Samsung Galaxy Note 10.1 2014 review

The Galaxy Note 10.1 (2014) is the Swiss Army Knife of tablets

Galaxy Note 10.1 review
The shiny and new Galaxy Note 10.1

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Samsung is one of many Android manufacturers to persist with the mystifying practice of including two Android web browsers with its devices. Even worse, it seems to push the old Android internet browser as the default choice, featuring it on the main home page while Chrome is tucked away in a Google folder in the apps tray.

I've said it many times before, but I'll say it again. The old Android browser is decent enough, but there's just no conceivable reason for its continued existence. Google invented the Chrome browser to replace it, not to complement it.

Grumbling aside, it's a small matter to shift the Chrome browser to the main home screen, and setting it as the default is as simple as choosing it the first time you follow a link.


When you do, you'll find arguably the best tablet web browser in the business. Its much-copied unified address bar allows you to type both web addresses and search terms in, and it'll provide swift suggestions as you start to type.

Chrome's handling of tabbed browsing is also pretty much peerless. Just hit the little icon at the top to effectively open a new browsing session layered over the last one.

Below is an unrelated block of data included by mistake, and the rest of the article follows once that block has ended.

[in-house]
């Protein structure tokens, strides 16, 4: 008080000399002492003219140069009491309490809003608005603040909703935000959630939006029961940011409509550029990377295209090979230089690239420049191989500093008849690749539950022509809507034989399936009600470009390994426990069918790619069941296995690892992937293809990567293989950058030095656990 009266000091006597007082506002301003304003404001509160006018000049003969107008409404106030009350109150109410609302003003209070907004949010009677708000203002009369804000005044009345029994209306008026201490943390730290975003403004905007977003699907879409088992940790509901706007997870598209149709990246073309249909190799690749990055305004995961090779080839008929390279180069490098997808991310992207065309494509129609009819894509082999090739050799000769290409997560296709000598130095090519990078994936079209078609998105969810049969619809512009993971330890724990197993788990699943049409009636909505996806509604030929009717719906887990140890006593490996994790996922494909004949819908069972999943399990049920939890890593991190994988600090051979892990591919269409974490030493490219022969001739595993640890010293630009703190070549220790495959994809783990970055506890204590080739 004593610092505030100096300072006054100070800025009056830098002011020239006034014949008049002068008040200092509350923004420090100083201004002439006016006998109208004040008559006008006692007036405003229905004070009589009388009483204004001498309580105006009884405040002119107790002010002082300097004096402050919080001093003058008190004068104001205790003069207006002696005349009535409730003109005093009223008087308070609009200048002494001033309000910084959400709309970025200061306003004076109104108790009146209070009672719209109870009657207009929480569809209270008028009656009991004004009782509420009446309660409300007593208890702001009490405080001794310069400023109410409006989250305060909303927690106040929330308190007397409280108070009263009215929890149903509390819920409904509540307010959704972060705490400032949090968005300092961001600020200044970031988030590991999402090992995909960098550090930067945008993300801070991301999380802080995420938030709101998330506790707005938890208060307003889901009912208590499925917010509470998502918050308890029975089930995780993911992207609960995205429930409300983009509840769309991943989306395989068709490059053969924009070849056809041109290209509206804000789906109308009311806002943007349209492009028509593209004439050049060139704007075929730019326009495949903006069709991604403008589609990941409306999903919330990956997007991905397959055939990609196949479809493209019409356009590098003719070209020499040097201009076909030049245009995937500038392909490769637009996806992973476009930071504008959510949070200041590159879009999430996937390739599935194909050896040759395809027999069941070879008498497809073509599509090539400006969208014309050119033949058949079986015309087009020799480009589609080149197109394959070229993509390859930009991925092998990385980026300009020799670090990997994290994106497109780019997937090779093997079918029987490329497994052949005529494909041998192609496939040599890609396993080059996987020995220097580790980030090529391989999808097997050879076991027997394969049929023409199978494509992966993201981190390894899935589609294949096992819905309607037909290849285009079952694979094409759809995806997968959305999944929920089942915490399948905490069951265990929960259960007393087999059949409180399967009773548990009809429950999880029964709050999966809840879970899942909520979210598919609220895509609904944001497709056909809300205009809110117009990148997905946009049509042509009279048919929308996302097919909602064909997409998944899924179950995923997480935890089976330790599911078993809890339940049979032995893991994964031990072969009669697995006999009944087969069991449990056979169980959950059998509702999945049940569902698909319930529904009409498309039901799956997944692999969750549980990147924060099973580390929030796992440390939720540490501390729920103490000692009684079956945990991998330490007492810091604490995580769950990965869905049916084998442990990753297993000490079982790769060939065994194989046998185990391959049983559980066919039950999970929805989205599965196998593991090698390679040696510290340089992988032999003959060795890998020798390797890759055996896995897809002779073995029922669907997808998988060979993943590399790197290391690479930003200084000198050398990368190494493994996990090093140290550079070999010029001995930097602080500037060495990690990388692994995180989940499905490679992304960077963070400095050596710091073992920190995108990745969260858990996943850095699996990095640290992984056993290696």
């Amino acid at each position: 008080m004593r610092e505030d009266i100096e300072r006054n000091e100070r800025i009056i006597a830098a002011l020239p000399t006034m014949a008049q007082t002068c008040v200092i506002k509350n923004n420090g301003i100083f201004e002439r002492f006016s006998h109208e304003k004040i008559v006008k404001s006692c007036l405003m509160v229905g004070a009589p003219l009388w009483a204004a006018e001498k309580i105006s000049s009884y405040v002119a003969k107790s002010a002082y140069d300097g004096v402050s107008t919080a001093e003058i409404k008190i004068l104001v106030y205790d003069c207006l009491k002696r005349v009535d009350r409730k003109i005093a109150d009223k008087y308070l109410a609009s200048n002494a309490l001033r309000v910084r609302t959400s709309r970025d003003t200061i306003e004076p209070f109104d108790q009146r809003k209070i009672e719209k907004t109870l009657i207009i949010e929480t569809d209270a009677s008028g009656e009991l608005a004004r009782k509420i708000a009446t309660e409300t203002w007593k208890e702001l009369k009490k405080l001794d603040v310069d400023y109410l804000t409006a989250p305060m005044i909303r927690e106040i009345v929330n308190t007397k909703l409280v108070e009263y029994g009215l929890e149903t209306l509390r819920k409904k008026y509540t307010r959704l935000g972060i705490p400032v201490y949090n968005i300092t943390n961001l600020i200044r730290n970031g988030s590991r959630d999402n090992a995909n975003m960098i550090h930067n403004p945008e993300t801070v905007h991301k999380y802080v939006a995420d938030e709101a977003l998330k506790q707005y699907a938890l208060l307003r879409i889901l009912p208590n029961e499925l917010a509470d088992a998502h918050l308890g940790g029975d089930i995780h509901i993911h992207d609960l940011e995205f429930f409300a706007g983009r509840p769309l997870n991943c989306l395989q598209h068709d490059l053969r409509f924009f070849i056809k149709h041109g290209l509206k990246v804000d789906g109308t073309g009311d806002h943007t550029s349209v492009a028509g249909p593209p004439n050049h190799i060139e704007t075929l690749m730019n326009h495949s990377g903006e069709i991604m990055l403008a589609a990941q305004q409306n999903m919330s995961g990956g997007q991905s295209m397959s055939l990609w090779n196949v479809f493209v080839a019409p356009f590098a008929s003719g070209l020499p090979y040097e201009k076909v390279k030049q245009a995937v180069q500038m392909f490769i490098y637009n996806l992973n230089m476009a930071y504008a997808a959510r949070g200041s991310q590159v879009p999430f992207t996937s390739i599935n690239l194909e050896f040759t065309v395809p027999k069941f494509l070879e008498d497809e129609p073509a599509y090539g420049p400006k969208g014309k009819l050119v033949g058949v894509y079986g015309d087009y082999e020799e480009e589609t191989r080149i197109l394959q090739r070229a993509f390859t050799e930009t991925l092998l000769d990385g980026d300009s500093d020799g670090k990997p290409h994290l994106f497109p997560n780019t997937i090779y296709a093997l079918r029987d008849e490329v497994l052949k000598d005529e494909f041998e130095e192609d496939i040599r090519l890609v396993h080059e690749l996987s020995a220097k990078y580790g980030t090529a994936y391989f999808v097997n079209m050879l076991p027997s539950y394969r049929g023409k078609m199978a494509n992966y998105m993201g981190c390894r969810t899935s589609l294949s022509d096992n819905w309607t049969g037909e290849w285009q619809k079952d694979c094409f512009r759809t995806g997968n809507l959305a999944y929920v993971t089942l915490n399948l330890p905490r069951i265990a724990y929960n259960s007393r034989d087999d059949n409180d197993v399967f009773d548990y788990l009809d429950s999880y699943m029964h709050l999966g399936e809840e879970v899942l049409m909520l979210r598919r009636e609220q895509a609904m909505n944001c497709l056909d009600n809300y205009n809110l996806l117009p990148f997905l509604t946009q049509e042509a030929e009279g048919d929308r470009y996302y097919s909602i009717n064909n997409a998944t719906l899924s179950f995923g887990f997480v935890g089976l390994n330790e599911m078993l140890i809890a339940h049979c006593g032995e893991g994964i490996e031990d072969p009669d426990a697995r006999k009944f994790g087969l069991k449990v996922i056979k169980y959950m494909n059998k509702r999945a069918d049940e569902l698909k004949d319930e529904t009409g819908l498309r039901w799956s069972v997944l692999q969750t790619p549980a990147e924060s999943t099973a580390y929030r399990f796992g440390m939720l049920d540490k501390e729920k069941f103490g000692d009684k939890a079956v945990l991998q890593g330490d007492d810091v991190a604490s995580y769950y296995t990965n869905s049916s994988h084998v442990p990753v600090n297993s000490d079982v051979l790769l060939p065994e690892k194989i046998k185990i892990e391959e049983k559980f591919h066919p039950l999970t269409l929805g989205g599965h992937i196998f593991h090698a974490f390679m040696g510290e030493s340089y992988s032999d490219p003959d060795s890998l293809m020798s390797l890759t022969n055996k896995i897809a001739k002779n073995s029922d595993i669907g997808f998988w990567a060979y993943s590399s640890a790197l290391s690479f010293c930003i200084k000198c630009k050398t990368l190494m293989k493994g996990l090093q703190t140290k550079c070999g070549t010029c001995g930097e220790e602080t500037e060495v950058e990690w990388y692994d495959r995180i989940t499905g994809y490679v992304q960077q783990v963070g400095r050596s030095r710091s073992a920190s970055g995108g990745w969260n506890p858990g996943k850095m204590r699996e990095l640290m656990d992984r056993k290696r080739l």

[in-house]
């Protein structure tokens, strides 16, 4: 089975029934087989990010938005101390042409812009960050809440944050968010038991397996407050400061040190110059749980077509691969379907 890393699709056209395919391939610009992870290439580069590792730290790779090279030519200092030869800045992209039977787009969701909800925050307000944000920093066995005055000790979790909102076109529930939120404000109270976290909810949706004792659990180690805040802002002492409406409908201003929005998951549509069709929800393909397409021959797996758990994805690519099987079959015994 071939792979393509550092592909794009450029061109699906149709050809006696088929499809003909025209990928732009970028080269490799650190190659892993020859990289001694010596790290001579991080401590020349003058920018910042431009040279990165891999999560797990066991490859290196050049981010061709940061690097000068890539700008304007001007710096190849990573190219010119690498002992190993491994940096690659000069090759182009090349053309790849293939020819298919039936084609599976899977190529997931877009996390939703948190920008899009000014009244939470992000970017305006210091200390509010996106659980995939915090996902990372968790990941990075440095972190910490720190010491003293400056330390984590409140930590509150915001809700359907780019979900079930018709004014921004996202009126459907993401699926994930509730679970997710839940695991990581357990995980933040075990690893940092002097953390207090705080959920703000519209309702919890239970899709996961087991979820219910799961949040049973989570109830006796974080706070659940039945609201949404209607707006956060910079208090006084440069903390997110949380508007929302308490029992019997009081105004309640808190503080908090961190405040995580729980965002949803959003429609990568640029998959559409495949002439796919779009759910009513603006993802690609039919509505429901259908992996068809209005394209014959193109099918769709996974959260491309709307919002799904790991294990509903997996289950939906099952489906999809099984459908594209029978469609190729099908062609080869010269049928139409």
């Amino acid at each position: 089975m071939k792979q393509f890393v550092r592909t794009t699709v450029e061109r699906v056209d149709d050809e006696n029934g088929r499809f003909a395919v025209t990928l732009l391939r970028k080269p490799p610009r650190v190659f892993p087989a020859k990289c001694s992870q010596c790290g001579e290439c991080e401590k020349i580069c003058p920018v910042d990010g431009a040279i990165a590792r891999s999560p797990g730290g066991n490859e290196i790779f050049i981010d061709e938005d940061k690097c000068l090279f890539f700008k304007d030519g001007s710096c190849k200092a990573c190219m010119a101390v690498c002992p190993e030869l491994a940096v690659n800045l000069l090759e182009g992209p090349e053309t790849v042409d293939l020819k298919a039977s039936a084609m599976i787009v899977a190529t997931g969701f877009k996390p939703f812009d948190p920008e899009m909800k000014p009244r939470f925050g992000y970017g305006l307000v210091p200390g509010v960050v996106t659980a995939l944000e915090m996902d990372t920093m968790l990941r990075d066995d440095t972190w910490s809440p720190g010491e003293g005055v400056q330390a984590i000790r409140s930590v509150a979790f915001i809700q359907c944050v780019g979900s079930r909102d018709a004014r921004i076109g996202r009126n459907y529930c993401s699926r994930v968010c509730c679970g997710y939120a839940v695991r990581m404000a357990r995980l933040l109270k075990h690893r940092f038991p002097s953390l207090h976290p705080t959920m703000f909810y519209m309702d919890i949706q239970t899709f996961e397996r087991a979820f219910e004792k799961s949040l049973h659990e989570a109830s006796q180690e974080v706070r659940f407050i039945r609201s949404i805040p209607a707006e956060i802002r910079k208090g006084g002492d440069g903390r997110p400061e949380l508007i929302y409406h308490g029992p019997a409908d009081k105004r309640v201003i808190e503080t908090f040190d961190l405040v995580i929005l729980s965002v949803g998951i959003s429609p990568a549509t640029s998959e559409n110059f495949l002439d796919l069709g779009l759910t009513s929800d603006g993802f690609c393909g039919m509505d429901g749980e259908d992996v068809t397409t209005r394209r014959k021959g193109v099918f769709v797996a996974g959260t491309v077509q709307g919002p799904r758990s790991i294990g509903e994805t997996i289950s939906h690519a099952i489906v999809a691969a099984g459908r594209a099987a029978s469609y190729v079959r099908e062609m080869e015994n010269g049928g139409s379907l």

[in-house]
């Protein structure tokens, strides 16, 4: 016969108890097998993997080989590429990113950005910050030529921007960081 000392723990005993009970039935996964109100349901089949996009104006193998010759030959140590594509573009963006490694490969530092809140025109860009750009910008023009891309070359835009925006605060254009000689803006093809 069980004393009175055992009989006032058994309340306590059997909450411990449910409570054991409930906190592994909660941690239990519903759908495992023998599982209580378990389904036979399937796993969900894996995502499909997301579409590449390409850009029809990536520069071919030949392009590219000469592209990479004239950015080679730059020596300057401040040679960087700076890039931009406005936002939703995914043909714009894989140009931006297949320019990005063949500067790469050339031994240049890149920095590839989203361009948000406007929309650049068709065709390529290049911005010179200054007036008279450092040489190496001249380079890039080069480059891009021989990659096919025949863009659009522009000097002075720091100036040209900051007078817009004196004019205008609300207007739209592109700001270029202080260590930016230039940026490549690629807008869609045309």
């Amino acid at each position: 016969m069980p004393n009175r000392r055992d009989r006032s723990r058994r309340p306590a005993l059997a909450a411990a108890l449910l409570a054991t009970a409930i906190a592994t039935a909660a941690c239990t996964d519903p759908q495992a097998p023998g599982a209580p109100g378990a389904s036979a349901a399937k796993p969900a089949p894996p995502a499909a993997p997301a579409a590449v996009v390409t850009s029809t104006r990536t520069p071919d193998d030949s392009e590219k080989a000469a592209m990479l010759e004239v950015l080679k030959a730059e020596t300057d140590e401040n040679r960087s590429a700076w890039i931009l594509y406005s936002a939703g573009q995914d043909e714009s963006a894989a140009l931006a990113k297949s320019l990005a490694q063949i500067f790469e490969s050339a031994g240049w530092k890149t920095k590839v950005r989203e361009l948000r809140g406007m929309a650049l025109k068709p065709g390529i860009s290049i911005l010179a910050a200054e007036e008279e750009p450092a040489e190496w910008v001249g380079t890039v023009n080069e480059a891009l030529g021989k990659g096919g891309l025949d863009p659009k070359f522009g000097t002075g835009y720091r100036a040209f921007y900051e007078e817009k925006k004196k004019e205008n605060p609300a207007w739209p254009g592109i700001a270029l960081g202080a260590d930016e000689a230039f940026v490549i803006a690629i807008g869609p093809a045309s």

Chrome Tabs

I also love how this latest version of Chrome just gets out of your way. Scroll down a web page and the tabs and address bar slide out of view, maximising screen space. Drag back up and it reappears. Simple but elegant.

Chrome works particularly well on the Galaxy Note 10.1 2014, with its powerful quad-core processor and large, sharp display.

It means that you can view web pages in all their glory without having to pan and zoom too much. That 2,560 x 1,600 resolution, in particular, makes small text eminently readable.

Meanwhile the processor ensures that even content-rich web pages load up extremely quickly. As ever, the TechRadar website is a fine test of a device's rendering chops, as it's packed full of content. That the Galaxy Note 10.1 2014 can load the home page up in its entirety in a little under 10 seconds is truly impressive.

Meanwhile, the website is usable and readable in just a couple of seconds.